Unit investment trusts ("UITs") with payoff structures similar to those usually associated with structured notes are beginning to gain appeal. These UITs are a departure from the traditional UIT asset classes (i.e., tax-exempt municipal bonds, taxable debt, or equities) in that the structured UIT's portfolio may consist of, for example, exchange-traded options, U.S. treasury obligations, and/or cash or cash equivalents, and the payoff will be obtained by referencing the performance of a traditional structured notes underlying reference asset, such as an exchange-traded fund.6
For those of us accustomed to the expedited registration and shelf takedown process available to well-known seasoned issuers ("WKSIs"), which include most structured note issuers, the registration process for UITs may be unfamiliar. In fact, the process may seem like a throwback to pre-2005, or pre-Rule 415, practice. This article summarizes the registration process for UITs and some of the differences between structured notes and structured UITs as they relate to SEC registration.
Units of a UIT must be offered and sold pursuant to a registration statement on Form S-6 deemed effective by the Securities and Exchange Commission (the "SEC") under the Securities Act of 1933 (the "Securities Act"). The UIT also is an investment company subject to registration under the Investment Company Act of 1940 (the "Investment Company Act"). As a result, it must also register with the SEC on Form N-8B-2. Form S-6 filings are subject to review by the SEC's Division of Corporation Finance, and Form N-8B-2 filings are subject to review by the Division of Investment Management.
If the UIT is organized as a series trust, each subsequent series of that UIT must also register separately on a registration statement on Form S-6. The advantage of the series trust structure is that a single trust can issue multiple series. If a separate trust is created for each offering, each new trust would have to be organized under the relevant state law (generally, New York or Delaware) and register on a Form N-8B-2.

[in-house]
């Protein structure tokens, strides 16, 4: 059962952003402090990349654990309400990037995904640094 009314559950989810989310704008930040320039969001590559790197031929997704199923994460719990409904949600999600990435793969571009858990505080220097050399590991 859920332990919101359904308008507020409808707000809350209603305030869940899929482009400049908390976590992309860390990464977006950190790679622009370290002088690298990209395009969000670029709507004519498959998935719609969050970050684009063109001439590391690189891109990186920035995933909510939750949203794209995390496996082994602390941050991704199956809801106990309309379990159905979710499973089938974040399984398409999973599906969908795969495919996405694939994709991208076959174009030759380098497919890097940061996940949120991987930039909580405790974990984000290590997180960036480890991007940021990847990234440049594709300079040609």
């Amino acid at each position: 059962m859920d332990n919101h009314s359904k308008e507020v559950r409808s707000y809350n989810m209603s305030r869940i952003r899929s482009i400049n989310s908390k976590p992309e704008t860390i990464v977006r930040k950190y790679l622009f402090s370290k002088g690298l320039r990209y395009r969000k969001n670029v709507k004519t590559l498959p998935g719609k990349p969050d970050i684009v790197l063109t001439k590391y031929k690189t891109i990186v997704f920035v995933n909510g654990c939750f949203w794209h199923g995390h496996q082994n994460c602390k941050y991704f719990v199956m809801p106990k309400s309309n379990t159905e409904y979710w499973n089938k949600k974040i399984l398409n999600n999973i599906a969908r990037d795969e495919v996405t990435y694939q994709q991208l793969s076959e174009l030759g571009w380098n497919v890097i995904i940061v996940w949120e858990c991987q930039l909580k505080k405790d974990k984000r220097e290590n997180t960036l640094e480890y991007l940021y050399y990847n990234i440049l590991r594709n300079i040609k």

Although there is no Rule 415 shelf registration process for UITs, Rule 487 under the Securities Act does afford some flexibility for the offering of subsequent series on an expedited basis. To avail itself of the rule, the initial series of a UIT must be offered pursuant to a registration statement on Form S-6 that is subject to review by the SEC. Rule 487 then permits the Form S-6 registration statement relating to a subsequent series of that UIT to become effective automatically without an SEC review period if the new series of the UIT satisfies a number of conditions:
- The UIT must identify one or more prior series that the SEC has declared effective;
- The UIT must represent that the securities deposited in the new series being registered do not differ materially in type or in quality from those deposited in the prior series, and the disclosure in the prospectus for the series being registered may not differ materially from the disclosure in the prior series' registration statement; and
- The UIT must deliver a preliminary prospectus in compliance with Rule 460 (delivery to underwriters).
The SEC limits the availability of Rule 487 for subsequent series. For example, Rule 487 was not available for a UIT with a buffered, leveraged and capped payoff structure linked to the performance of the iShares Russell 2000 ETF (IWM), when the precedent series was linked to the performance of the SPDR S&P 500 ETF (SPY). The SEC's rationale was that, because the underlying index was different and there would be different risk factors, the subsequent series would be materially different from the initial filing.
A Rule 487 S-6 is generally just three pages long a facing page, identification of a prospectus for a previously effective series that will be used as the preliminary prospectus for the current series, and the signature page and exhibit list.
It is good practice to check with your examiner prior to relying on Rule 487.
The title of a structured note always includes the name of the underlying reference asset; in fact, not doing so might be considered misleading. If a UIT, however, uses a name that suggests an investment focus, the UIT must devote at least 80% of its assets to that area of focus. Consequently, if the portfolio of a UIT series with a structured payoff consists of exchange-traded options, U.S. treasury obligations, and/or cash or cash equivalents but the payoff of that UIT series is linked to the performance of the SPY, the UIT cannot use the name "SPDR S&P 500 ETF" in its name because 80% of the UIT's assets are not invested in the SPY. To learn more, see our Frequently Asked Questions about UITs here.